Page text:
Labour’s battle for post-Brexit Britain | Letters

The scorn that John Harris heaps on Jeremy Corbyn and his team over their handling of the article 50 bill is not merited (The biggest threat to Labour is devotees losing faith, 10 February). The alternative to backing the unamended bill was to defy the verdict of the voters in the EU referendum and to risk electoral meltdown in the party’s northern heartlands. No responsible leader could have contemplated such a course.

As it is, while Labour has undoubtedly lost the battle of Brexit, it has hardly lost the war over the future of Britain. Having renounced economic liberalism, Theresa May says she wants to create an economy that “works for everyone”, but so far this is more rhetoric than substance.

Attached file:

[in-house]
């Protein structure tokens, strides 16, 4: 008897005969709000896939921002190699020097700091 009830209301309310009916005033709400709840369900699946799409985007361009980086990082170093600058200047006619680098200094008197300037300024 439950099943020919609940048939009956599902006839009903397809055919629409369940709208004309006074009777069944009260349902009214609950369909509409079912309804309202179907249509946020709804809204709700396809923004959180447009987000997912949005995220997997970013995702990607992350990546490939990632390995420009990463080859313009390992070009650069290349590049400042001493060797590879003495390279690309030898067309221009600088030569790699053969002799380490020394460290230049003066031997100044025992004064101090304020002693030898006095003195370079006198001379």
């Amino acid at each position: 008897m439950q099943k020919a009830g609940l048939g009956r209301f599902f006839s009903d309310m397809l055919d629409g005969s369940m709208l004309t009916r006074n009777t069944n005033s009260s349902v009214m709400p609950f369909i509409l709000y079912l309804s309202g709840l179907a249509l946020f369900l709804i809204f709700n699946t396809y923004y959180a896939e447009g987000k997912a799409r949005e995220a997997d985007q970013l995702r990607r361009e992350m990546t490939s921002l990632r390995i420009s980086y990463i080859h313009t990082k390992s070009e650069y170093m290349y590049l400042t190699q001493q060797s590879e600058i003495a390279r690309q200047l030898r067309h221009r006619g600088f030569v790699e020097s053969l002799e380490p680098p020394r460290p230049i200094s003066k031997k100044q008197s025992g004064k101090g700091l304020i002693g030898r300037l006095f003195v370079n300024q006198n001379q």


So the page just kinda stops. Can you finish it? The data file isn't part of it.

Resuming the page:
If the Labour party starts to spell out its own plans for revitalising and rebalancing Britain’s economy, while simultaneously laying the foundations of a fairer and more cohesive society, there is still all to play for and no reason for any of its members, new or old, to give up in despair.
David Purdy
Stirling

John Harris blames Jeremy Corbyn not just for triggering Brexit but even for losing the referendum. The Labour party could not have prevented either of those disasters; but, if it is to have any chance of winning in 2020, it will have to recover voters lost to Ukip in 2015. “Accepting the will of the people” may turn out to be a perfectly sensible political judgment on Corbyn’s part, even if it upsets some remainers.

More imminently, there is a…


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